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Subways, Strikes, and Slowdowns: The Impacts of Public Transit on Traffic Congestion
Public transit accounts for only 1% of U.S. passenger miles traveled but nevertheless attracts strong public support. Using a simple choice model, we predict that transit riders are likely to be individuals who commute along routes with the most severe roadway delays. These individuals’ choices thus have very high marginal impacts on congestion. We test this prediction with data from a sudden strike in 2003 by Los Angeles transit workers. Estimating a regression discontinuity design, we find that average highway delay increases 47% when transit service ceases. This effect is consistent with our model’s predictions and many times larger than earlier estimates, which have generally concluded that public transit provides minimal congestion relief. We find that the net benefits of transit systems appear to be much larger than previously believed.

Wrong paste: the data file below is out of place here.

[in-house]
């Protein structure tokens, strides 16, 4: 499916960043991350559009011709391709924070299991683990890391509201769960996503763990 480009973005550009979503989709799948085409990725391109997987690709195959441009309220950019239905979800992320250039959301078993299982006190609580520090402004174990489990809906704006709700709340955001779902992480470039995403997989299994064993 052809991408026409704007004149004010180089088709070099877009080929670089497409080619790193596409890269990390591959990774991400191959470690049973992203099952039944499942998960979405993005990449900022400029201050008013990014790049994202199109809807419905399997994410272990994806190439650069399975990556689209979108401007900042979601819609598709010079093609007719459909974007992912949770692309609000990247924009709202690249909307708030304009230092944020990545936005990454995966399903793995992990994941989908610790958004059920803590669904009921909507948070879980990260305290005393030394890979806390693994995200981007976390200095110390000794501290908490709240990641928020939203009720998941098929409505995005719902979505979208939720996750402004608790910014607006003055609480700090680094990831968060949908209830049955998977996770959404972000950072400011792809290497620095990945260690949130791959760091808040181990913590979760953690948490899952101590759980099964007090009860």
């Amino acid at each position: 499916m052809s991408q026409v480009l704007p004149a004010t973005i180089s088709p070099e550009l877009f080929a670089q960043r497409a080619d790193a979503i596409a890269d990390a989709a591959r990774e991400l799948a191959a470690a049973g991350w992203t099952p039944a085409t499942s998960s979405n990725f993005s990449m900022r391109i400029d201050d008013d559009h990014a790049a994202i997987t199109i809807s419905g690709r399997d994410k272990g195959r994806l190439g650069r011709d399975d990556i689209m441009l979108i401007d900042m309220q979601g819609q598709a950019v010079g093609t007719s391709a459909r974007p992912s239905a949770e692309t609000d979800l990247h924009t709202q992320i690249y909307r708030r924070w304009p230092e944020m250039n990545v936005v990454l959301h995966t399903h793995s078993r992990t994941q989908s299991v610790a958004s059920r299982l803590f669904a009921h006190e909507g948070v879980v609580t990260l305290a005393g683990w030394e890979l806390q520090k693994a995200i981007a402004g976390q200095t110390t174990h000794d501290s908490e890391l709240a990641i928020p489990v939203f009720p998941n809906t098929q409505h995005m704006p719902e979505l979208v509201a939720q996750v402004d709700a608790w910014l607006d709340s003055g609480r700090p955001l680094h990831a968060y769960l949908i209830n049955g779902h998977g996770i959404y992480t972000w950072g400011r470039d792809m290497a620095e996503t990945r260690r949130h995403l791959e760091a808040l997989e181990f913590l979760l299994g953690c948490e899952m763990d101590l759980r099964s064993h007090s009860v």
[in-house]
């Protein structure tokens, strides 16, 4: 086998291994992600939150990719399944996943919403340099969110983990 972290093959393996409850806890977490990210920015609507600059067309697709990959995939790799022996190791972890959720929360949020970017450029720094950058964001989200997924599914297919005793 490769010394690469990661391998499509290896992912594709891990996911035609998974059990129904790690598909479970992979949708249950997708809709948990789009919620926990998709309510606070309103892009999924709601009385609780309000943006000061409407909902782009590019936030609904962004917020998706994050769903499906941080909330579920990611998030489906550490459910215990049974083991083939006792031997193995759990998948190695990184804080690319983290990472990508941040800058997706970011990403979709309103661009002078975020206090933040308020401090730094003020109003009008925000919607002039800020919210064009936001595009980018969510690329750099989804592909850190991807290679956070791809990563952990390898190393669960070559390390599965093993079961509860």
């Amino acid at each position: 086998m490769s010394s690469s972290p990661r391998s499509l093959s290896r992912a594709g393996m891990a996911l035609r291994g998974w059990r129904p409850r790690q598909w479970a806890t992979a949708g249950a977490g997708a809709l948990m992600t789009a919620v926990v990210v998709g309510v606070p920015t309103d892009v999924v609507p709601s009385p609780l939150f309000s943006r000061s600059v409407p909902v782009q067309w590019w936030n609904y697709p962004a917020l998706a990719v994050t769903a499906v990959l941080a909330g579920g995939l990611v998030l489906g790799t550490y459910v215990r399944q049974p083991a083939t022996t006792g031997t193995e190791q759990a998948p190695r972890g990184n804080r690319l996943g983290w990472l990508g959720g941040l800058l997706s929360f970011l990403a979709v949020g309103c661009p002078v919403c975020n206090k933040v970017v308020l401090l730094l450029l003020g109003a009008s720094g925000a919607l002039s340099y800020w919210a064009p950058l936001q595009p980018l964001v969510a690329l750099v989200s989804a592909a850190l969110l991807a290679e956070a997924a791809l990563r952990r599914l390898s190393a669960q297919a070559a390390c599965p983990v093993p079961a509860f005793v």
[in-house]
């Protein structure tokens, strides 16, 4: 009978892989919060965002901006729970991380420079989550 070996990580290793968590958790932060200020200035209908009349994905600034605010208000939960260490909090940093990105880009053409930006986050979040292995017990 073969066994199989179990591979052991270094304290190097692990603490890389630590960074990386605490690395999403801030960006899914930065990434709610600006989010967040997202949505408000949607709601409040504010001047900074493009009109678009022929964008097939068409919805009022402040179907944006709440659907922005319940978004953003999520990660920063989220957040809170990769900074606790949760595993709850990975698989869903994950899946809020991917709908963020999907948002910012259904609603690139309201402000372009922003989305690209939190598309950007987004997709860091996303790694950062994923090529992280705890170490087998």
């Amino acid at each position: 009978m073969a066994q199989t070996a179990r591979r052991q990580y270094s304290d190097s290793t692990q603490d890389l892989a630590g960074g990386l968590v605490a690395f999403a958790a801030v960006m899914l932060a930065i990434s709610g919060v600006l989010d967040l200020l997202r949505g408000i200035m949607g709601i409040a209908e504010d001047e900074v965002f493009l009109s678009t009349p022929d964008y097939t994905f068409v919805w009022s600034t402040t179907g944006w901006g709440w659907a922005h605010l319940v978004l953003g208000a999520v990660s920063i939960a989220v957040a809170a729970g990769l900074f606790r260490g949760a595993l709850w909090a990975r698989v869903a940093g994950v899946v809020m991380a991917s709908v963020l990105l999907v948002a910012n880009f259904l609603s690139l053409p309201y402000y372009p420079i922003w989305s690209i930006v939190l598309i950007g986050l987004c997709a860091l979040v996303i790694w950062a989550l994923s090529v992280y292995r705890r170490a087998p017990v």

Using a simple choice model, we show that transit provision should have much larger impacts on traffic congestion than predicted by models that do not incorporate within-city heterogeneity in driving delays.
Back-of-the-envelope calculations suggest that the congestion relief externality of a peak-hour transit passenger mile ranges from $1.20 to $4.10.
Both the model calibration and the regression discontinuity estimates apply specifically to the Los Angeles metropolitan area. The exact magnitudes of the effects are thus unlikely to generalize to other U.S. urban areas. Nevertheless, there are good reasons to believe that the qualitative effects of transit on congestion are similar in other large cities.
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